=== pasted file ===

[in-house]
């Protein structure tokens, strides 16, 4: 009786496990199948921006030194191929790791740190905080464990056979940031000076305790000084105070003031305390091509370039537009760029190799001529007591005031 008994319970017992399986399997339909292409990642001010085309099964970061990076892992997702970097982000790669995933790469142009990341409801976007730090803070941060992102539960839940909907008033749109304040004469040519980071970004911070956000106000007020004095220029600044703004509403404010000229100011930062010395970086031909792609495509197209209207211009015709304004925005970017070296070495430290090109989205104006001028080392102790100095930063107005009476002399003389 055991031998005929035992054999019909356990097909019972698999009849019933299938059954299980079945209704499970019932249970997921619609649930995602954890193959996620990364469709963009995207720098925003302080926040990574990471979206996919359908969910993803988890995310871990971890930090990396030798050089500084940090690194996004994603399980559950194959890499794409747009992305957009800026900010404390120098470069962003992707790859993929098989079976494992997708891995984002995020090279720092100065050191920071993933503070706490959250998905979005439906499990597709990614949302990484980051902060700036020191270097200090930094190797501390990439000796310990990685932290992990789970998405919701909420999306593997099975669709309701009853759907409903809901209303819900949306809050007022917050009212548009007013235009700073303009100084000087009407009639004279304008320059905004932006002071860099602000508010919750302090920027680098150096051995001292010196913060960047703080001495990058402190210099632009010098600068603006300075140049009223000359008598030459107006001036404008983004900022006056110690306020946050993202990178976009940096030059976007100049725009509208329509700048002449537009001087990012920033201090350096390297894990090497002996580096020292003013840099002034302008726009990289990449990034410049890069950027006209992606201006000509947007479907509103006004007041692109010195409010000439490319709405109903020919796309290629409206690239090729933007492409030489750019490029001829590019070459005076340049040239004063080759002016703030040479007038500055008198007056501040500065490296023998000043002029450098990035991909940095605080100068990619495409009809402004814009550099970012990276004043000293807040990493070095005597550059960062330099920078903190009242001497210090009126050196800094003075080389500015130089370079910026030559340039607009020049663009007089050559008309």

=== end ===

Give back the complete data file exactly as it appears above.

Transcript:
[in-house]
């Protein structure tokens, strides 16, 4: 009786496990199948921006030194191929790791740190905080464990056979940031000076305790000084105070003031305390091509370039537009760029190799001529007591005031 008994319970017992399986399997339909292409990642001010085309099964970061990076892992997702970097982000790669995933790469142009990341409801976007730090803070941060992102539960839940909907008033749109304040004469040519980071970004911070956000106000007020004095220029600044703004509403404010000229100011930062010395970086031909792609495509197209209207211009015709304004925005970017070296070495430290090109989205104006001028080392102790100095930063107005009476002399003389 055991031998005929035992054999019909356990097909019972698999009849019933299938059954299980079945209704499970019932249970997921619609649930995602954890193959996620990364469709963009995207720098925003302080926040990574990471979206996919359908969910993803988890995310871990971890930090990396030798050089500084940090690194996004994603399980559950194959890499794409747009992305957009800026900010404390120098470069962003992707790859993929098989079976494992997708891995984002995020090279720092100065050191920071993933503070706490959250998905979005439906499990597709990614949302990484980051902060700036020191270097200090930094190797501390990439000796310990990685932290992990789970998405919701909420999306593997099975669709309701009853759907409903809901209303819900949306809050007022917050009212548009007013235009700073303009100084000087009407009639004279304008320059905004932006002071860099602000508010919750302090920027680098150096051995001292010196913060960047703080001495990058402190210099632009010098600068603006300075140049009223000359008598030459107006001036404008983004900022006056110690306020946050993202990178976009940096030059976007100049725009509208329509700048002449537009001087990012920033201090350096390297894990090497002996580096020292003013840099002034302008726009990289990449990034410049890069950027006209992606201006000509947007479907509103006004007041692109010195409010000439490319709405109903020919796309290629409206690239090729933007492409030489750019490029001829590019070459005076340049040239004063080759002016703030040479007038500055008198007056501040500065490296023998000043002029450098990035991909940095605080100068990619495409009809402004814009550099970012990276004043000293807040990493070095005597550059960062330099920078903190009242001497210090009126050196800094003075080389500015130089370079910026030559340039607009020049663009007089050559008309």